Indulgent and possibly dangerous

User-Centered Design and Web Development

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I’m sure I’ve read this before for many different classes, but it is always worth reading once more.

The need for usability in any design (not just web-related) cannot be stressed enough. This article emphasizes the importance of making your designs work with the mental model of what your user is trying to do. Anything that doesn’t support this in your design needs to be chucked out the window (make sure nobody’s standing there first though). Aside from visual clarity and familiarity (hey, that rhymes), the article devotes a lot of attention to something that always seems to end up becoming an afterthought: your text. Your text will make the difference between a polished, professional site and a last-ditch effort to get that portfolio piece in before Week 9.

A few key points worth noting:

  • Text should be skimmable.
    Information should be ‘chunked’ into the most concise, quick reads you can manage. And then a little more off the top for good measure.
  • Descriptive text should be… descriptive.
    Navigation links need to be as transparent as possible about where they are going to take the user. An example:
    If faced with a navigation bar that offered links marked only as “The Beginning,” “The Scrolls,” “The Desire,” and “The Messengers,” how the heck would you find the latest news? The company contact information?
  • Language should be plain and simple.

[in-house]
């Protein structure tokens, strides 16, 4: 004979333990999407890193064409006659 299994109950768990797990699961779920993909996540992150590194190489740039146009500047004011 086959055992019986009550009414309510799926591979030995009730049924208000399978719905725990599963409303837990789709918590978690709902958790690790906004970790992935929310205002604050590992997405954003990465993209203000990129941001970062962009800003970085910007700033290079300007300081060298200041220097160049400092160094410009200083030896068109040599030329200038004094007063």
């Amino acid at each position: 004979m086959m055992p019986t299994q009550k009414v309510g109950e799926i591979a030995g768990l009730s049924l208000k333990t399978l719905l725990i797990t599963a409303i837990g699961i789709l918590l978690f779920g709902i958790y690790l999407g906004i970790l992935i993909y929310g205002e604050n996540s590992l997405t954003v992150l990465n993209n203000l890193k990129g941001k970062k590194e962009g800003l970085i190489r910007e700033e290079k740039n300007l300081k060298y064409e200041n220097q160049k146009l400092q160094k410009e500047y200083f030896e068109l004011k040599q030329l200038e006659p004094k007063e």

• Text should be legible.
    This is a little more of a design consideration, but people aren’t going to read your text, even if it meets all the nice criteria above, if they can’t see it very well. Properly-contrasted text, set at the right column width in an easy to read font (not too small, not to decorative please!), makes your readers more comfortable. More comfortable readers are happy readers. Happy readers will stay on your page and find out what it is you are trying to tell them.
  • Avoid humor and other culturally-specific references.
    Really? I disagree. Obviously you don’t want to alienate users with caustic diatribes, but I think in the right situation it helps people feel more comfortable because they can relate. If you’re running a global empire, that’s one thing, but I think a site with a narrower scope can afford to tailor their language to that audience, and that includes humor.

I think it’s safe to say that this blog fails at all of these points. I love me some ambiguous language links!


Written by rawcookies

August 2, 2011 at 11:06 am

Posted in Design, Readings

Tagged with ,

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